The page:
Wilbert Awdry

The Revd Wilbert Awdry

Creator of Thomas the Tank Engine

BA History (1929)

The Revd Wilbert Vere Awdry (15 June 1911 – 21 March 1997) was a clergyman whose literary creation, Thomas the Tank Engine, has sold upwards of 50 million books worldwide.

Awdry came up to Oxford in 1929, attending what was then St Peter’s Hall, where he read History. Theological study up the road at Wycliffe Hall followed, with Awdry being ordained Deacon (after an intervening three years teaching English in Jerusalem) in 1936.

With the outbreak of war in 1939, Awdry declared himself to be a pacifist, a decision that led to his being asked to leave his parish in Wiltshire. He eventually became curate of King’s Norton, and it was while here that his eldest son, Christopher, fell ill with measles, an event that resulted in the birth of Thomas the Tank Engine as a source of distraction and amusement for his sick child.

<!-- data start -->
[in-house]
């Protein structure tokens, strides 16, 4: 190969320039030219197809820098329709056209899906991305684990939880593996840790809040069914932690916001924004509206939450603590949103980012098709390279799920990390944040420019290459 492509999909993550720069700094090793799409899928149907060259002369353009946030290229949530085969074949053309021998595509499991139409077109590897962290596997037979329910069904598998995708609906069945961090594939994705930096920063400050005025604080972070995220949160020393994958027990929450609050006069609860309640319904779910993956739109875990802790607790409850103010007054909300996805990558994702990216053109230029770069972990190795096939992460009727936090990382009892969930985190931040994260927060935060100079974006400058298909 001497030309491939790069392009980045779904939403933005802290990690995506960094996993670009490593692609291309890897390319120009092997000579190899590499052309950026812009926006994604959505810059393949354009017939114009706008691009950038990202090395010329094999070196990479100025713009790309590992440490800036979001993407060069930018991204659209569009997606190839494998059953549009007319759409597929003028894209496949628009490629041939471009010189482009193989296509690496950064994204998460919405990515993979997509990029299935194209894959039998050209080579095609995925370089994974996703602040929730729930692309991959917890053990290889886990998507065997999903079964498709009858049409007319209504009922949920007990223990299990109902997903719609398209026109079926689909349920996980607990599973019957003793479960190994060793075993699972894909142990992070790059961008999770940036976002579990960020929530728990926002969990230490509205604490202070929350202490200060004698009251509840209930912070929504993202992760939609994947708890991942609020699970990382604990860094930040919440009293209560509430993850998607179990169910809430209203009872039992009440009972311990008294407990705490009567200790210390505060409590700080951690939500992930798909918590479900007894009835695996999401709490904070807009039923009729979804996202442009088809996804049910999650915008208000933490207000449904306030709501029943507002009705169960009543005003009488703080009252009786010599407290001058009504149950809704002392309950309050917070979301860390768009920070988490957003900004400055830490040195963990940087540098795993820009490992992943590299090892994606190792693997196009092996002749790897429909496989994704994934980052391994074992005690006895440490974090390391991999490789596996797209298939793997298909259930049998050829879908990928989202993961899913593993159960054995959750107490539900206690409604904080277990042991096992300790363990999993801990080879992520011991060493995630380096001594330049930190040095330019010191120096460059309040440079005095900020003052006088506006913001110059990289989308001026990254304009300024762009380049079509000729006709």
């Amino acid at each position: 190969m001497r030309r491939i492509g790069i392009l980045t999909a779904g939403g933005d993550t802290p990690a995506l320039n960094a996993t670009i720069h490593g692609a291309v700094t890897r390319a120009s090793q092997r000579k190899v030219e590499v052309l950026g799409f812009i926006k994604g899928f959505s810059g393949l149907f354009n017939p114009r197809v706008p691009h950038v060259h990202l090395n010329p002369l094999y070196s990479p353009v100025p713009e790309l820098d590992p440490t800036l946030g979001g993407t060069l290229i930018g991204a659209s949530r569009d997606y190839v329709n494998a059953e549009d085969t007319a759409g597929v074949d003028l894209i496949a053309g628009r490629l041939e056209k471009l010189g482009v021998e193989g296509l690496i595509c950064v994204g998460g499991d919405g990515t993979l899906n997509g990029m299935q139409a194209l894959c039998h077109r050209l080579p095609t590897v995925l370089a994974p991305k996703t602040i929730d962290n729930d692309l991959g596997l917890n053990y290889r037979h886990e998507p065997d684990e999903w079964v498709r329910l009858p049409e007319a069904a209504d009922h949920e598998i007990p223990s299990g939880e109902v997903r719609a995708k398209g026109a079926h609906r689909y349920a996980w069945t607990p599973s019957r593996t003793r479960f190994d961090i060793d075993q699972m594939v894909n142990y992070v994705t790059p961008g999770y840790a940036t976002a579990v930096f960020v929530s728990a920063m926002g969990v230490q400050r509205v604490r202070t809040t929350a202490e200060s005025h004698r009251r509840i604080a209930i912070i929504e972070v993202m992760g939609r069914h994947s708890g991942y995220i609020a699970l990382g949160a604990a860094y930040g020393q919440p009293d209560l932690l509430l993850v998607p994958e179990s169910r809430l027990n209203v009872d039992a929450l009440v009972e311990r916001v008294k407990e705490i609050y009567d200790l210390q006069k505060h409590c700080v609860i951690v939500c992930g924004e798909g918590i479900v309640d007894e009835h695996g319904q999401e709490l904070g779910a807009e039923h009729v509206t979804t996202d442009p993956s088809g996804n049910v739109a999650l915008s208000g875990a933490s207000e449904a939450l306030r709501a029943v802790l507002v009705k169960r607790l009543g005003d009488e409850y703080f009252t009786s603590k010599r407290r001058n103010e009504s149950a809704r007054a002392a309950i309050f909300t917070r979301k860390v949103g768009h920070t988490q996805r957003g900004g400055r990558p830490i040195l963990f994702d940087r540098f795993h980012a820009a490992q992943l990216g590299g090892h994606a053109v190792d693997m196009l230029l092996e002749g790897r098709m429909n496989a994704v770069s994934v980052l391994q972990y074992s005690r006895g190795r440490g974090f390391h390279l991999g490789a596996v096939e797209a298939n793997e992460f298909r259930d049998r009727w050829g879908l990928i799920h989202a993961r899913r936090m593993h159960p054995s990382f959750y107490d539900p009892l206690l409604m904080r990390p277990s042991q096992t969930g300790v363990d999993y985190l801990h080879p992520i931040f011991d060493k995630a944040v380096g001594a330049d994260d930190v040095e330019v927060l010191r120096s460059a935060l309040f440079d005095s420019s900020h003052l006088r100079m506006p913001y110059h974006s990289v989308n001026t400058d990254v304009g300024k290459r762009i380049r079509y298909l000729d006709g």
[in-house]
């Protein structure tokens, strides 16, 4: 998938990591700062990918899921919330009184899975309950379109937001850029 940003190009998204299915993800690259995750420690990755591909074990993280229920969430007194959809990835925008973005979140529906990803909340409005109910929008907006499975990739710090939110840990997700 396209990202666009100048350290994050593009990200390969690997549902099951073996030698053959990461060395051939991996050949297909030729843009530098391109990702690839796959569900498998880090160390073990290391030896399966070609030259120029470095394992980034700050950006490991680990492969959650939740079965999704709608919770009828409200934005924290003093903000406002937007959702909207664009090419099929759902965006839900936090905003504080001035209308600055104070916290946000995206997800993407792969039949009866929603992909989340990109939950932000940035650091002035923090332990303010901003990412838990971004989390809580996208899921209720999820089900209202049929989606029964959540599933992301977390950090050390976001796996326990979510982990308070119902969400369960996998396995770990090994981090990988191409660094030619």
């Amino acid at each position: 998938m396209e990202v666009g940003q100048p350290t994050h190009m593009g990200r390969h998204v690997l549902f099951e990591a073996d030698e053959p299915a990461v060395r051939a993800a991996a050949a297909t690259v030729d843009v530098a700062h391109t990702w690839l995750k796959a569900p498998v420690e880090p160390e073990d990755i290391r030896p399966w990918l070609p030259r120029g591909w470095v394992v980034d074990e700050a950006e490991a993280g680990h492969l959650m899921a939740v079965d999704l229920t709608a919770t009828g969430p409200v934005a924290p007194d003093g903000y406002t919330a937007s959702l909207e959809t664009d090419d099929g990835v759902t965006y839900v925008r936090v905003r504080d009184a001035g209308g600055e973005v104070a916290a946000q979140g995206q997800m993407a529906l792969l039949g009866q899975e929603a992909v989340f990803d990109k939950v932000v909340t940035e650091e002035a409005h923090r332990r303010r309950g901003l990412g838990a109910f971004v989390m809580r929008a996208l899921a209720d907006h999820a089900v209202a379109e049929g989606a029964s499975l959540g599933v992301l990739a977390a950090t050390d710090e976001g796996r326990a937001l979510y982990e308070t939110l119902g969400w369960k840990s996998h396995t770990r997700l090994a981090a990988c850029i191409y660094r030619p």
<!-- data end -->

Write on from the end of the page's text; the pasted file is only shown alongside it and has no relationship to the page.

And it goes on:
Now a staple in homes throughout the world, Awdry’s simple stories combine the two pillars of his life – his faith and his fascination with trains – with a strongly moralistic tone: many of the mishaps in his stories are a result of character-flaws in the trains themselves but, as he put it, 'The important thing is that the engines are punished and forgiven … but never scrapped.' The Revd Wilbert Awdry was awarded an OBE in 1996, and died in Stroud, Gloucestershire, in 1997.